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Foal with crooked leg, hel

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  • Pvc braces for young foal
  • Foal leg croocked

 
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    08-14-2010, 03:12 PM
  #21
Foal
Quote:
Originally Posted by trailhorserider    

Here are some more photos of him playing. He is so healthy otherwise. What are the odds of my only foal being deformed?
i love the second pic where he is trying to "kill" the evil grain bag! LMAO. I swaer int he first one he is saying "Dont worry I shall defend you from that evil bag!" and in the second one he is saying "HAH take that! And that! And That! "

LMAO- hope you get his leg fixed. I know they are far away but try calling Rood & Riddle Equine Hospital Rood and Riddle. Lovated in lexintong, KY they may be able to answer some question and point you to a specialist near you. They are famous around my area for their work.

Much luck!
     
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    08-14-2010, 05:14 PM
  #22
Trained
I am with the "call a specialist" group, and the sooner the better. I will say, as word of encouragement, my guy (who is now 21) had a leg deformity when he was born. From what I have been told over the years, it was hock, but not sure. Anyway, when he was born, the breeder was told to euth him, that he would never be right. She refused, and rigged up some sort of brace from PVC pipe. It worked, and I can tell you I have owned him for 17 yrs now, and he never took a lame step, and noone was the wiser, until just recently when he got some arthritis in the hock, controlled by Cortaflex. He has done H/J and many trails over the years, and still does. Good luck!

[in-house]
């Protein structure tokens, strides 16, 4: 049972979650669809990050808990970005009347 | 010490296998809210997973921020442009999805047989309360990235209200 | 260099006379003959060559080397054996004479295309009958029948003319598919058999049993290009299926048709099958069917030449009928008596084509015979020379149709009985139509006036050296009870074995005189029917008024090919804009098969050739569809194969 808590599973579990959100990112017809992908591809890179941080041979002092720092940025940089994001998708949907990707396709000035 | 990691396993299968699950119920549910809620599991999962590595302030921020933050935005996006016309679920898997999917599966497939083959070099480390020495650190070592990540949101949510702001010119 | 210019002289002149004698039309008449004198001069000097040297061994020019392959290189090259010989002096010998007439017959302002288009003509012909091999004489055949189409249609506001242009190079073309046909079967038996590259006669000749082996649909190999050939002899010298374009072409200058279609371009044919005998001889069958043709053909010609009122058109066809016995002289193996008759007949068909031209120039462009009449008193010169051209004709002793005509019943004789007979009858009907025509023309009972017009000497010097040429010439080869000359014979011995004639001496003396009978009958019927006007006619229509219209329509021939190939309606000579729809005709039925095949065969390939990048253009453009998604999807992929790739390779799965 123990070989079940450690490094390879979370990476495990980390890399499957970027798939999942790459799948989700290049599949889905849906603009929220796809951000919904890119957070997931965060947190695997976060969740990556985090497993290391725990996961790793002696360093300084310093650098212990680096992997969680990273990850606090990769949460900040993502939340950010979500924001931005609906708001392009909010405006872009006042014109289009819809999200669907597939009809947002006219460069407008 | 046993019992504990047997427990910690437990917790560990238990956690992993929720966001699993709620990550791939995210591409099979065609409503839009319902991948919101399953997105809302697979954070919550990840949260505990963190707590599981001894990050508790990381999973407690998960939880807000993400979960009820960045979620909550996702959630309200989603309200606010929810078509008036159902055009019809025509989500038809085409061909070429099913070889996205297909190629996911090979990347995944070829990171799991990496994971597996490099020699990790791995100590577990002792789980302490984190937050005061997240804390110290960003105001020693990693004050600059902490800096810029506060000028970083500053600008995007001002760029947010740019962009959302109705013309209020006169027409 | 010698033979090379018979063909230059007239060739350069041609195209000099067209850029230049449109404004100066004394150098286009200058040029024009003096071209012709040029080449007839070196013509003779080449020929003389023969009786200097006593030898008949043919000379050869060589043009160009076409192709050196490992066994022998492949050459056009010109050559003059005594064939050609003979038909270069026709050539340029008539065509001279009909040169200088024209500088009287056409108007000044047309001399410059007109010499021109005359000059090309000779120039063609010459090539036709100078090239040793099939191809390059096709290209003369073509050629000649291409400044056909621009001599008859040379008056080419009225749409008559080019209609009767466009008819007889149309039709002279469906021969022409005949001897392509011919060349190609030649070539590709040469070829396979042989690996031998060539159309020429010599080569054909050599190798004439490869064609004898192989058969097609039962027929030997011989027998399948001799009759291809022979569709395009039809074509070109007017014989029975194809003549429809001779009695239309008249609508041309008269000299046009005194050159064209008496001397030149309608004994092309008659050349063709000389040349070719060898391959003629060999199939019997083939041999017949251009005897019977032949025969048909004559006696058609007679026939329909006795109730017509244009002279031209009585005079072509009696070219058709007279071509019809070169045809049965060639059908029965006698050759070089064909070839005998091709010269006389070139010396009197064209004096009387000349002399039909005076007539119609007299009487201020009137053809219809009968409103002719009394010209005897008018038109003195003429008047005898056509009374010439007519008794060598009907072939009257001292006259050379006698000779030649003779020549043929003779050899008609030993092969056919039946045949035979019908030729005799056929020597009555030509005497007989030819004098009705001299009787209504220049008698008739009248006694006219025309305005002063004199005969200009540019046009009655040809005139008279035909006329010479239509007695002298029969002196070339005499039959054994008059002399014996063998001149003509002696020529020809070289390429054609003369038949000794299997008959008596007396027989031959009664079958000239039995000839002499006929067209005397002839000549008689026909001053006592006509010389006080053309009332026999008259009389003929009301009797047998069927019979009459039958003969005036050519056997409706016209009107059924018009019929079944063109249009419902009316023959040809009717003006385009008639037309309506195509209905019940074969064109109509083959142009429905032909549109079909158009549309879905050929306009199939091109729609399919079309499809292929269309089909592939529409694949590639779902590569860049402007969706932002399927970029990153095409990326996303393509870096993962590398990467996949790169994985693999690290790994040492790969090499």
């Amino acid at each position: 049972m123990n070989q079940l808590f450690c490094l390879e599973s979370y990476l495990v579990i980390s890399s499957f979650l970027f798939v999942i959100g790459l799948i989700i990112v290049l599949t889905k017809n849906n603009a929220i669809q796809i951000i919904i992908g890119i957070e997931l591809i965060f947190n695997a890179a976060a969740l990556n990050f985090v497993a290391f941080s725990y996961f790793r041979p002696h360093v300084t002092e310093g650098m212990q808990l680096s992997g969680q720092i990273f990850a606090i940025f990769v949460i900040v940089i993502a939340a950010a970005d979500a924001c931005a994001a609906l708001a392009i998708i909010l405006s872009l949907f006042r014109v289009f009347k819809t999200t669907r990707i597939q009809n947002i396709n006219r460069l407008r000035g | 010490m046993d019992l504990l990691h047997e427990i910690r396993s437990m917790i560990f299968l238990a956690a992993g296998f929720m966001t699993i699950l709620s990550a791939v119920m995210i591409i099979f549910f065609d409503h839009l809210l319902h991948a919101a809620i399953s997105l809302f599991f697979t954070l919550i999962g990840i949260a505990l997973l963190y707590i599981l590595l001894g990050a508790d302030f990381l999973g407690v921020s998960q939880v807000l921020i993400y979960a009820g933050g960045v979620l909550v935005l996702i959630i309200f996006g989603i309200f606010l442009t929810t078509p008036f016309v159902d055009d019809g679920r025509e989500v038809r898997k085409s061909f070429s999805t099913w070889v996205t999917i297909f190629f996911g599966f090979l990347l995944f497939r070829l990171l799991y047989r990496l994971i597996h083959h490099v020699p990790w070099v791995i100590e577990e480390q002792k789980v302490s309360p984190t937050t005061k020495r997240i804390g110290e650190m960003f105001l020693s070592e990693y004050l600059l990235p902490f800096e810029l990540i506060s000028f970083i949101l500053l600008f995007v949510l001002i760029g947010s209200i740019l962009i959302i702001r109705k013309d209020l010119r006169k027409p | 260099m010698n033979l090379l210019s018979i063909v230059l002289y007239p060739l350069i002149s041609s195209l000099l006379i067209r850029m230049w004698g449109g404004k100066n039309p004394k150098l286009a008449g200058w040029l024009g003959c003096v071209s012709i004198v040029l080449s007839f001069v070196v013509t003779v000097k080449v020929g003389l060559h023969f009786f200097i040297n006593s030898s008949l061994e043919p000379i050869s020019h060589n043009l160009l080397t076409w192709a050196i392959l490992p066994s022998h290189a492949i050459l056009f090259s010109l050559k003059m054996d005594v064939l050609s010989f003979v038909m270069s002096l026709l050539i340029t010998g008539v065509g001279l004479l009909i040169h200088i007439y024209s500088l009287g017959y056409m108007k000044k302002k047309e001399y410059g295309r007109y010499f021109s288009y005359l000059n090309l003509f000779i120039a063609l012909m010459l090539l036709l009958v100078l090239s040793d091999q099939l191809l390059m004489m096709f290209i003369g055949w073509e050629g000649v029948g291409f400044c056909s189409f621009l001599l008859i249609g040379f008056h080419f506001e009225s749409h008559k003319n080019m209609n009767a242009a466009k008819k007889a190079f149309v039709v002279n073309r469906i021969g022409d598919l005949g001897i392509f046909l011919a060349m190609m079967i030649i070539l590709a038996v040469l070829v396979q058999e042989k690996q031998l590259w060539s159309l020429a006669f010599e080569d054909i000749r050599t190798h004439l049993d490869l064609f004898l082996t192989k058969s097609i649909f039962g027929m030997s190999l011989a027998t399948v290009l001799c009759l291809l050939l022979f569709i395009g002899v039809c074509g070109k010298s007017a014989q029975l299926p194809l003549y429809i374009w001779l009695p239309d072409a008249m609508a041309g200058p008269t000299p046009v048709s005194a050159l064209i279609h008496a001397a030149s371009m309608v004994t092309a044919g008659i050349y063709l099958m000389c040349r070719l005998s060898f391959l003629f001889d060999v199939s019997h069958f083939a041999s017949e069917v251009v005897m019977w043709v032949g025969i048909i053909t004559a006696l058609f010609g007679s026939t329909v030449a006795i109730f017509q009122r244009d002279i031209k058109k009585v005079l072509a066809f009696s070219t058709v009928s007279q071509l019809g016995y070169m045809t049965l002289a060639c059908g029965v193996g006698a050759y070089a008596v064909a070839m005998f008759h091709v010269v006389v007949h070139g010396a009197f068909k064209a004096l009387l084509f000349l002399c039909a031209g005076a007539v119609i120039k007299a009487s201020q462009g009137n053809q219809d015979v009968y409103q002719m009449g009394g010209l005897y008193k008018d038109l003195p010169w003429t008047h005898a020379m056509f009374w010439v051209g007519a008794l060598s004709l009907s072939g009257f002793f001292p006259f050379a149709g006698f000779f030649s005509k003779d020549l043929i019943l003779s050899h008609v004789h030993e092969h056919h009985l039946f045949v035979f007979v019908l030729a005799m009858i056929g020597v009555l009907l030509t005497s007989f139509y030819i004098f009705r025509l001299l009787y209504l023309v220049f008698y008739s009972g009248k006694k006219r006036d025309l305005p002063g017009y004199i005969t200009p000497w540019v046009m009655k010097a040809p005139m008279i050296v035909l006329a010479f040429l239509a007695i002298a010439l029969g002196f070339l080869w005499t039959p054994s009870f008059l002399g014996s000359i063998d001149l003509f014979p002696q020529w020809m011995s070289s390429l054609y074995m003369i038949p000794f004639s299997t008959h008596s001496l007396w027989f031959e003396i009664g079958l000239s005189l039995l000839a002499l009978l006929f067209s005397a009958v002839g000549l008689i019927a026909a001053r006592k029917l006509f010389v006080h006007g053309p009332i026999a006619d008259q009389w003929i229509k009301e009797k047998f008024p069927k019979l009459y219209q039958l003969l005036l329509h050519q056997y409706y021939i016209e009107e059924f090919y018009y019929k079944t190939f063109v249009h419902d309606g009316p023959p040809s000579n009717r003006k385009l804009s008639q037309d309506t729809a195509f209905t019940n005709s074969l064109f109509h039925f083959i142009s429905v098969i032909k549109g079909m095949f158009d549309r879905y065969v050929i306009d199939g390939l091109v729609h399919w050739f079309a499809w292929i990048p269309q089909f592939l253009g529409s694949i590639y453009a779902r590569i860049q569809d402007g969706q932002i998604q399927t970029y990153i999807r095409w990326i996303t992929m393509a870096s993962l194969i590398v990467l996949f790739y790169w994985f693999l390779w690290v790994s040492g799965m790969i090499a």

08-22-2010, 01:41 PM
  #23
Foal
Hey there, how did this turn out ? :)
     
    08-22-2010, 02:19 PM
  #24
Showing
One other thing that you might consider having done is have the vet do some x-rays to check his growth plates and compare them to the other hind leg, see if they will likely grow to the same length. If they do, then it shouldn't be a problem.
     
    08-22-2010, 03:46 PM
  #25
Showing
How did the vet think it had anything to do with the fetlock joint?? Call another vet in the area, a large animal hospital at a vet school would be even better (OSU is great at things like this). I agree with the others that it will probably be just an "ugly leg", but be fully functional. He may have trouble with it in his later years, though.
     
    08-22-2010, 04:53 PM
  #26
Weanling
If this were my foal I would have had him seen by vet on day one and then gone on to see a specialist immediately if my vet felt is was necessary.....young soft bones are easier to correct......and my thought would be the younger the better.

Hope your guy has a long and useful life.

Super Nova
     
    08-30-2010, 11:54 PM
  #27
Green Broke
I think you've gotten lots of helpfull advice... I hope it turns out well, and he's adorable!!!!!! If he's not lame I'm thinking it might not be too big of a problem. Good luck! :)